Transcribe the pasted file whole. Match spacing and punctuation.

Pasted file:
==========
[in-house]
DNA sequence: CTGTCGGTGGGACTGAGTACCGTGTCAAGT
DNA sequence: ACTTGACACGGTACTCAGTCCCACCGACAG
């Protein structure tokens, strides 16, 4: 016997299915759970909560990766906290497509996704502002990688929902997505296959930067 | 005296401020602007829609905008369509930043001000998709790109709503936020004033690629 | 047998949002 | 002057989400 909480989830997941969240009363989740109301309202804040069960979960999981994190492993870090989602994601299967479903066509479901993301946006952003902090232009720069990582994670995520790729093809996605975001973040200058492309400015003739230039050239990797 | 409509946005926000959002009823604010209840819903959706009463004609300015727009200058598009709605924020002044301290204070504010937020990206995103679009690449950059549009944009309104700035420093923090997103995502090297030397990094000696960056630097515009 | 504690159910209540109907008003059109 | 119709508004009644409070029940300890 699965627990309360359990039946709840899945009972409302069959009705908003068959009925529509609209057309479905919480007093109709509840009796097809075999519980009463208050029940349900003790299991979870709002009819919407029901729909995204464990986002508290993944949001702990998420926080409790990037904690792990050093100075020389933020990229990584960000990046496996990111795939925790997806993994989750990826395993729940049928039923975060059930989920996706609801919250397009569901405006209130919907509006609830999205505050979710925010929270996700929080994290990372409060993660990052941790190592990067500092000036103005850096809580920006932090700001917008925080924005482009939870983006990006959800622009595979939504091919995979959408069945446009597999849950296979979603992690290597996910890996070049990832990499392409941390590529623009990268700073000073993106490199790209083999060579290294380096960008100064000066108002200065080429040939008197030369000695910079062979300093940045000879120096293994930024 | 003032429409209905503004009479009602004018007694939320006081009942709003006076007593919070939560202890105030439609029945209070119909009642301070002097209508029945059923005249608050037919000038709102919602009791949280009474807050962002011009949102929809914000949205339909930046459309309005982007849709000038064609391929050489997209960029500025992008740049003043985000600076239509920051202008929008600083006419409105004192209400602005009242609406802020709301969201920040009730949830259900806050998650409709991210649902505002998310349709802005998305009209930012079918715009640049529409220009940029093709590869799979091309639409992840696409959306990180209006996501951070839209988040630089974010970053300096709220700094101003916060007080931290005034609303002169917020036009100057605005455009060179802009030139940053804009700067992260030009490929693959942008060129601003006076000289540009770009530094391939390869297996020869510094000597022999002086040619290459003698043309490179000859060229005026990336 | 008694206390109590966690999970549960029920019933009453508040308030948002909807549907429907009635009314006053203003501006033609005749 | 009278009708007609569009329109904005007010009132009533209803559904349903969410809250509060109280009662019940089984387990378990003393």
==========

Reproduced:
[in-house]
DNA sequence: CTGTCGGTGGGACTGAGTACCGTGTCAAGT
DNA sequence: ACTTGACACGGTACTCAGTCCCACCGACAG
């Protein structure tokens, strides 16, 4: 016997299915759970909560990766906290497509996704502002990688929902997505296959930067 | 005296401020602007829609905008369509930043001000998709790109709503936020004033690629 | 047998949002 | 002057989400 909480989830997941969240009363989740109301309202804040069960979960999981994190492993870090989602994601299967479903066509479901993301946006952003902090232009720069990582994670995520790729093809996605975001973040200058492309400015003739230039050239990797 | 409509946005926000959002009823604010209840819903959706009463004609300015727009200058598009709605924020002044301290204070504010937020990206995103679009690449950059549009944009309104700035420093923090997103995502090297030397990094000696960056630097515009 | 504690159910209540109907008003059109 | 119709508004009644409070029940300890 699965627990309360359990039946709840899945009972409302069959009705908003068959009925529509609209057309479905919480007093109709509840009796097809075999519980009463208050029940349900003790299991979870709002009819919407029901729909995204464990986002508290993944949001702990998420926080409790990037904690792990050093100075020389933020990229990584960000990046496996990111795939925790997806993994989750990826395993729940049928039923975060059930989920996706609801919250397009569901405006209130919907509006609830999205505050979710925010929270996700929080994290990372409060993660990052941790190592990067500092000036103005850096809580920006932090700001917008925080924005482009939870983006990006959800622009595979939504091919995979959408069945446009597999849950296979979603992690290597996910890996070049990832990499392409941390590529623009990268700073000073993106490199790209083999060579290294380096960008100064000066108002200065080429040939008197030369000695910079062979300093940045000879120096293994930024 | 003032429409209905503004009479009602004018007694939320006081009942709003006076007593919070939560202890105030439609029945209070119909009642301070002097209508029945059923005249608050037919000038709102919602009791949280009474807050962002011009949102929809914000949205339909930046459309309005982007849709000038064609391929050489997209960029500025992008740049003043985000600076239509920051202008929008600083006419409105004192209400602005009242609406802020709301969201920040009730949830259900806050998650409709991210649902505002998310349709802005998305009209930012079918715009640049529409220009940029093709590869799979091309639409992840696409959306990180209006996501951070839209988040630089974010970053300096709220700094101003916060007080931290005034609303002169917020036009100057605005455009060179802009030139940053804009700067992260030009490929693959942008060129601003006076000289540009770009530094391939390869297996020869510094000597022999002086040619290459003698043309490179000859060229005026990336 | 008694206390109590966690999970549960029920019933009453508040308030948002909807549907429907009635009314006053203003501006033609005749 | 009278009708007609569009329109904005007010009132009533209803559904349903969410809250509060109280009662019940089984387990378990003393």